Statistics Canada released its first look at the 2017/18 crop year with the Principal field crop areas, 2017 report released Friday. This report is based on producer surveys conducted between March 16 and 31, while this early report covers between 96% and 98% of the expected Canadian acreage, with data from smaller producing provinces omitted in this report.
At first look, this report suggests producers intend to seed a big crop, with summerfallow acres expected to fall to a record low of 1.765 million acres. A quick look at the total acres reported, including summerfallow acres, shows 2017 acres being 1.9 million acres higher than the 99.5 million acres seeded to all crops reported in 2016, which begs the question where this acreage came from?
Today's data resulted in a surprise when it comes to data reported for wheat. Producers plan to seed a total of 23.182 million acres, slightly higher than the top of the range reported by Commodity News Service in pre-report estimates and just .1% below the acreage planted in 2016. It's also just 1.2% below Canada's 10-year average for all-wheat acres.
Breaking this number down further, durum acres took the big hit, with acres expected to fall 16.9% to 5.145 million acres, the lower-end of the range of pre-report estimates. This reduction was widely expected, given the fusarium challenges faced in 2016 due to the wet growing season faced and the expected large carryout of low-quality stocks. Saskatchewan producers are expected to trim their durum acres by 18.8%, while Alberta producers are expected to reduce acres by 8.5%. It's interesting to note that United States producers are also expected to cut durum acres by 17% in 2017, the same number forecast for Canada overall.
Producers are bucking the trend when it comes to spring wheat acres, which are expected to increase by 8.2% from 2016 to 16.664 million acres. A year-over-year drop of 8.1% in Manitoba is offset by a 9.1% increase in Saskatchewan and a 16.1% increase in Alberta. This increase in spring wheat acres is consistent with early estimates from AAFC, which have reported a more modest 3.3% increase, with acres increasing with a shift away from durum and pulse crops. The weaker Canadian dollar gives the Canadian producer a different view of wheat returns than his U.S. counterpart.
Oilseeds may have stolen the show in this report, with record acres for both canola and soybeans expected. Canola acres are expected to increase by 9.9% to a record 22.4 million acres, the upper-end of the range of pre-report estimates. Manitoba producers are expected to trim their acreage by 1.7%, while Saskatchewan producers are expected to increase acres by 10.6% and Alberta producers by 14.6%. This outlook is perhaps consistent with the signals from the new-crop Nov/Jan futures spread, which has weakened $.90/mt this week. The November future has printed a bearish outside-day reversal bar in early trade, although can only be confirmed with Friday's close. Flax acres are also expected to jump 19.3% to 1.115 million acres, although remain 10% below the 10-year average.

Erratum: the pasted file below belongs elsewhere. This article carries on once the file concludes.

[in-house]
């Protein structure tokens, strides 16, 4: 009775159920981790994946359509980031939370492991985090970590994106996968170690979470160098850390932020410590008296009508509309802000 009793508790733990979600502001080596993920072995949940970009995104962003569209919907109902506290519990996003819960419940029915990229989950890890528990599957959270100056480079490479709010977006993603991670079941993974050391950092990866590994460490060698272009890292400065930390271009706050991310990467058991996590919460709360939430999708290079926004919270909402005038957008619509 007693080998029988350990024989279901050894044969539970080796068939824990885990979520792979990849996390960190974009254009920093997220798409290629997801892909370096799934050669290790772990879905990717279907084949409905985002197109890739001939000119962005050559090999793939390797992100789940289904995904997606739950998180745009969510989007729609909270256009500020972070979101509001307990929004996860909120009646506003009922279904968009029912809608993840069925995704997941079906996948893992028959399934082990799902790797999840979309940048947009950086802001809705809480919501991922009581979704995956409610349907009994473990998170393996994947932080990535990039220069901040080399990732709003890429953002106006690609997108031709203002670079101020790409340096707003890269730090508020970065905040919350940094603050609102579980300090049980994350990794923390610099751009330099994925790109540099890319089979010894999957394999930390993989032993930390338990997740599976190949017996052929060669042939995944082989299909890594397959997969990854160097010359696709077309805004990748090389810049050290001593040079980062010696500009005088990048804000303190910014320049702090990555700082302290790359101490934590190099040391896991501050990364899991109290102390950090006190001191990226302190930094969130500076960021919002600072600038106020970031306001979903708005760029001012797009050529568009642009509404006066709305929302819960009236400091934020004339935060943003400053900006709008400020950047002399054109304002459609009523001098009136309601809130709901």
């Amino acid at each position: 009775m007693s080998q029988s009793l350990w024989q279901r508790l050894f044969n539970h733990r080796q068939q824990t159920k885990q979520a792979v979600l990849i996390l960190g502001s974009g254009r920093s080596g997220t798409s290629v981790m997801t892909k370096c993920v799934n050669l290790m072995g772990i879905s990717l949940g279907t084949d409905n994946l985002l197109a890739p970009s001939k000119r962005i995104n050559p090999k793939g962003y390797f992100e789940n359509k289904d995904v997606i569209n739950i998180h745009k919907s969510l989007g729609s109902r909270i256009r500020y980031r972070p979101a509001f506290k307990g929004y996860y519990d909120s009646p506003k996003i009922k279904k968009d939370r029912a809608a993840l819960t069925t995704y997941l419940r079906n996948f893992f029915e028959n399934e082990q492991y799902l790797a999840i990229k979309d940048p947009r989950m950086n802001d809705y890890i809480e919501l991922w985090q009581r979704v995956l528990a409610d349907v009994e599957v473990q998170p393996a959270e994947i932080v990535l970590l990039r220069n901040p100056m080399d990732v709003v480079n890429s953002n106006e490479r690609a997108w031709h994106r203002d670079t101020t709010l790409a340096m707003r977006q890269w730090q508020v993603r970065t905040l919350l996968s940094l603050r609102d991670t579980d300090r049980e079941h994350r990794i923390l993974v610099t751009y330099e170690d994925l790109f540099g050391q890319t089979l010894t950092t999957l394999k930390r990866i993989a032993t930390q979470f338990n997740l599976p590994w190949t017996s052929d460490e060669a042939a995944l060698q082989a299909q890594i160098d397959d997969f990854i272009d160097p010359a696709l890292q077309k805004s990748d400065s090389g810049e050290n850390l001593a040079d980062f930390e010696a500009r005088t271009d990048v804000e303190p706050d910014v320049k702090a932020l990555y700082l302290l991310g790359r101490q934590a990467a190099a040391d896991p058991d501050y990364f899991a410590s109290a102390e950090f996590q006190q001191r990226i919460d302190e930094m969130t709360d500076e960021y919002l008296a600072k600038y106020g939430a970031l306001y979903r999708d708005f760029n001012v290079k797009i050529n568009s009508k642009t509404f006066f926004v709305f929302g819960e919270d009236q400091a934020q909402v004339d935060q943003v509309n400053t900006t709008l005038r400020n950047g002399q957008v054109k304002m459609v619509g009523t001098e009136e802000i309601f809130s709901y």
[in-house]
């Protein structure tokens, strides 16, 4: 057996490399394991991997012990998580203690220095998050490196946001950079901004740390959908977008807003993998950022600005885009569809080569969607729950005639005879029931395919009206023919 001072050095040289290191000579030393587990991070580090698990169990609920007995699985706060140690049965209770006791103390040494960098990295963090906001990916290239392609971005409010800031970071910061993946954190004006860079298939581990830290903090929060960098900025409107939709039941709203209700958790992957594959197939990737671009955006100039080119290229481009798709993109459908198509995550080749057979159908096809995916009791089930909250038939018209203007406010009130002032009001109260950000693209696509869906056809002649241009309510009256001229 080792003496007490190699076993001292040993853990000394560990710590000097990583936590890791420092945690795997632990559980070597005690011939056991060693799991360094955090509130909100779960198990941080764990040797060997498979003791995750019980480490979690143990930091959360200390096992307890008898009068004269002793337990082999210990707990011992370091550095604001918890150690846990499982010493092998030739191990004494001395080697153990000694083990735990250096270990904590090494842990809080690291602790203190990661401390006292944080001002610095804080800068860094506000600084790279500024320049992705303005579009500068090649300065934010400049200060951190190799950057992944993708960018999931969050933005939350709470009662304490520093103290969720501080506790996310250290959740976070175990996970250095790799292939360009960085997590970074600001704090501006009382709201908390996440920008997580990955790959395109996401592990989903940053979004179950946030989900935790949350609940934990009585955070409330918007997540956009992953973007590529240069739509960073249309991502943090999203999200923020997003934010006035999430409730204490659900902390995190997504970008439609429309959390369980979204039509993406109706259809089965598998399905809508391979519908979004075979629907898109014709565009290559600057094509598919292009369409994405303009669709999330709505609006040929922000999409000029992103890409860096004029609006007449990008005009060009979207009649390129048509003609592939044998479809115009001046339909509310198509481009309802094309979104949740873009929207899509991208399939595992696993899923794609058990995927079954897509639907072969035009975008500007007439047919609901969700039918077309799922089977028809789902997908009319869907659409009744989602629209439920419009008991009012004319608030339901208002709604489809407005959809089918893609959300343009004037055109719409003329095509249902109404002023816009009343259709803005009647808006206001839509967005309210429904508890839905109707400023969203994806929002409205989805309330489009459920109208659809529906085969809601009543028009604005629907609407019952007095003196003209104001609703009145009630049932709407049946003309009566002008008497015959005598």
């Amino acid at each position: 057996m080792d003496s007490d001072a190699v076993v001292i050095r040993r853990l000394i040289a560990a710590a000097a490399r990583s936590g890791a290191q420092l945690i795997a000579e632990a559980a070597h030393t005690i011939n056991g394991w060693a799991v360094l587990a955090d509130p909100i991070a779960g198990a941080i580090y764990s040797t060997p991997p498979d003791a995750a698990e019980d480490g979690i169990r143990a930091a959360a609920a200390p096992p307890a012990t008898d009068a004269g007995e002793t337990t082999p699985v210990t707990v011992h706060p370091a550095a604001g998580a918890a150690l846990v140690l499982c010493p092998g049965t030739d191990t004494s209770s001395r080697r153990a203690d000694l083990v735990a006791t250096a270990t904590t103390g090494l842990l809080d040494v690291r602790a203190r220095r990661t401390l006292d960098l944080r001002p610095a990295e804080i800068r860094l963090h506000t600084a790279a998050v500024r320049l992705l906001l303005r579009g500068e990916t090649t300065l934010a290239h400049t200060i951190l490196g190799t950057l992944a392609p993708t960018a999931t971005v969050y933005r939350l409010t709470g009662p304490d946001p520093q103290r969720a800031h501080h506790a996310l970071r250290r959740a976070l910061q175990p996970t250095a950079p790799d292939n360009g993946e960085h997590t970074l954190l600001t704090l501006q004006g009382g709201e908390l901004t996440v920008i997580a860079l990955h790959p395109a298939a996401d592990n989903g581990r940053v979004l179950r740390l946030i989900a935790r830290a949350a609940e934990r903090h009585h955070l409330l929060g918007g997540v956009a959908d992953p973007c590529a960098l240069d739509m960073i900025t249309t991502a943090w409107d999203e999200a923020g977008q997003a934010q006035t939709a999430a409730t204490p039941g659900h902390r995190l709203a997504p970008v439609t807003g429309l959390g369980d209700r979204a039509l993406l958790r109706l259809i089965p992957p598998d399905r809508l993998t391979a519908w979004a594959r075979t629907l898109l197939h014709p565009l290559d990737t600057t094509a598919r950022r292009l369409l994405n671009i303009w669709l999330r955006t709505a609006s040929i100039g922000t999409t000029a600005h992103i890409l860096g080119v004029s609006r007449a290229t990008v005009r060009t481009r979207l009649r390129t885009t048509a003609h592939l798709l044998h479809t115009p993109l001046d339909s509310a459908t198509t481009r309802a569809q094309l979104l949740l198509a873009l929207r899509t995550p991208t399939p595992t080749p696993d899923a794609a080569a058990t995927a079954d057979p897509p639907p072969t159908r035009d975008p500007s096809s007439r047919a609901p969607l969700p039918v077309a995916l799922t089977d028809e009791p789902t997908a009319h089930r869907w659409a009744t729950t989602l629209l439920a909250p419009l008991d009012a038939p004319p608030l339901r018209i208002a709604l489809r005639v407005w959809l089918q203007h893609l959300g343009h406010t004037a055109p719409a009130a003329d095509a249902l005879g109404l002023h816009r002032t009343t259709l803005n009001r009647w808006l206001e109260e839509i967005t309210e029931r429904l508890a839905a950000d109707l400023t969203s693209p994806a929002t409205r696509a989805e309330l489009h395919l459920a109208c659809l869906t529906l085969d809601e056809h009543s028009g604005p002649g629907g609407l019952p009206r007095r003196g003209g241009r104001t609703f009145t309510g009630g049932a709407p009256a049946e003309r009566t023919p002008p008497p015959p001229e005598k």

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Today's report also shows producers' growing enthusiasm for soybeans, with all producing provinces expected to increase production. Overall, a 27.2% increase in expected acres is reported, which includes an 11.4% increase in acres in Ontario to 3 million acres and a 34.6% increase in Manitoba to an expected 2.2 million acres. While the smallest producing province, Saskatchewan acres are expected to increase a whopping 204% to 730,000 acres. With close to 3 million acres expected in the west, this will certainly increase the call for crush capacity to be added in Western Canada. Quebec is expected to increase acres by 15.4% to 926,600 acres.
Corn acres are expected to increase by 12.8% to 3.75 million acres, also a record. Ontario producers are expected to increase acres by 9.6% to 2.22 million acres, a four-year high, while Quebec farmers are expected to increase acres by 9.7% to 976,100 acres, also a four-year high. Manitoba producers are expected to increase acres planted by 37.7% to a record 475,000 acres.
Estimates for Ontario will require a further look, with the province's winter wheat remaining acres down 120,000 acres from last year, while the year-over-year increase in soybeans is 310,000 acres and is 195,000 acres for corn, which does not add up at first glance.
Pulse acres on the Prairies are expected to drop sharply, with lentil acres down 25.2% from the record acreage planted in 2016 to 4.385 million acres, but are still the second highest acres ever planted. 2016 was a challenging year for lentil growers, while concern lingers over a trade dispute with India along with that country's expected record production, which could have a drastic impact on Canadian exports in the year ahead. Dry pea acres are expected to drop 5.9% to 3.989 million acres, also the second highest acreage planted to-date.
Oat buyers will breathe a sigh of relief with an expected 20.6% increase in oat acres to 3.419 million acres, an eight-year high and near the upper-end of pre-report trade expectations. This acreage is only slightly lower than the 10-year average. Solid returns for milling quality oats remain a driver for the continued interest in this crop.
Feed buyers, on the other hand, will grow increasingly nervous given an expected 8% drop in barley acres to 5.88 million acres, just slightly lower than the 2014 acreage and the lowest on record. Carryover of feed quality grain from 2016 will help supply needs in 2017/18.
In mid-morning trade, November MGEX spring wheat is down 1 1/4 cents, December oats are 2 1/4 cents lower and November canola is down $1.10/mt, having pared earlier losses.
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